The Interior Department has approved the Cape Wind project that is slated to be the nation’s first offshore wind farm.
Interior Secretary Ken Salazar announced the green light early Wednesday afternoon for the 130-turbine project, which will be located in federal waters in Nantucket Sound off the Massachusetts coast.
Several other projects off Atlantic coast states such as Delaware and New Jersey are in the planning stages as well, and Salazar has said that tapping abundant offshore wind resources is a priority.
“Cape Wind will be the United States’ first offshore wind farm, supplying clean power to homes and businesses in Massachusetts,” Salazar said at a press conference in Boston. “This will be the first of many projects up and down the Atlantic Coasts in years ahead.”
The project has been controversial during the developer’s nearly decade-long effort to secure state and federal permits.
Opponents have included the late Sen. Edward Kennedy (D-Mass.) and some American Indian tribes, who have alleged the turbines will disrupt a traditional sun ceremony and cover an area that’s an ancient burial tract.
Interior said it is imposing several conditions on the project to address concerns.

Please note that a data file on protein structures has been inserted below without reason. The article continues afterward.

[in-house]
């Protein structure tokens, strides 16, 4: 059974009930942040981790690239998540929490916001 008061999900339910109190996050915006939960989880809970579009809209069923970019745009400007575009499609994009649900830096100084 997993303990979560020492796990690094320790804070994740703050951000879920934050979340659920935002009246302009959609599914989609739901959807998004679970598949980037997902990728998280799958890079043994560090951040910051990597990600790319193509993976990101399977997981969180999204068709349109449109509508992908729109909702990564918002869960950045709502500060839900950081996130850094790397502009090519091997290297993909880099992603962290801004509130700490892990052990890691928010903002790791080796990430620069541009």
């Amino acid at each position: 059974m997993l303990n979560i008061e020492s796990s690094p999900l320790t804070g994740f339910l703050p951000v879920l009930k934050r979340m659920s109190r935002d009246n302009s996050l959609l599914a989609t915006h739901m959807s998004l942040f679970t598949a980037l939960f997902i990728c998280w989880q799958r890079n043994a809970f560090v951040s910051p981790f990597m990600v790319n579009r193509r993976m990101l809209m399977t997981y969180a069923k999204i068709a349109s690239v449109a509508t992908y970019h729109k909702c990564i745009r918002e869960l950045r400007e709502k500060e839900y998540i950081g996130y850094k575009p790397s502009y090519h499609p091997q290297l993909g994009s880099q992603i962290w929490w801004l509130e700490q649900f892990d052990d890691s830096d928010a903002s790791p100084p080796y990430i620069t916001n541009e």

From Interior’s announcement:
Because of concerns expressed during the consultations, Interior has required the developer to change the design and configuration of the wind turbine farm to diminish the visual effects of the project and to conduct additional seabed surveys to ensure that any submerged archaeological resources are protected prior to bottom disturbing activities.
Under these revisions, the number of turbines has been reduced from 170 to 130, eliminating turbines to reduce the visual impacts from the Kennedy Compound National Historic Landmark; reconfiguring the array to move it farther away from Nantucket Island; and reducing its breadth to mitigate visibility from the Nantucket Historic District. Regarding possible seabed cultural and historic resources, a Chance Finds Clause in the lease requires the developer to halt operations and notify Interior of any unanticipated archaeological find.
The project will generate enough emissions-free power to meet 75 percent of the electricity needs of Cape Cod, Martha’s Vineyard and Nantucket, according to Interior.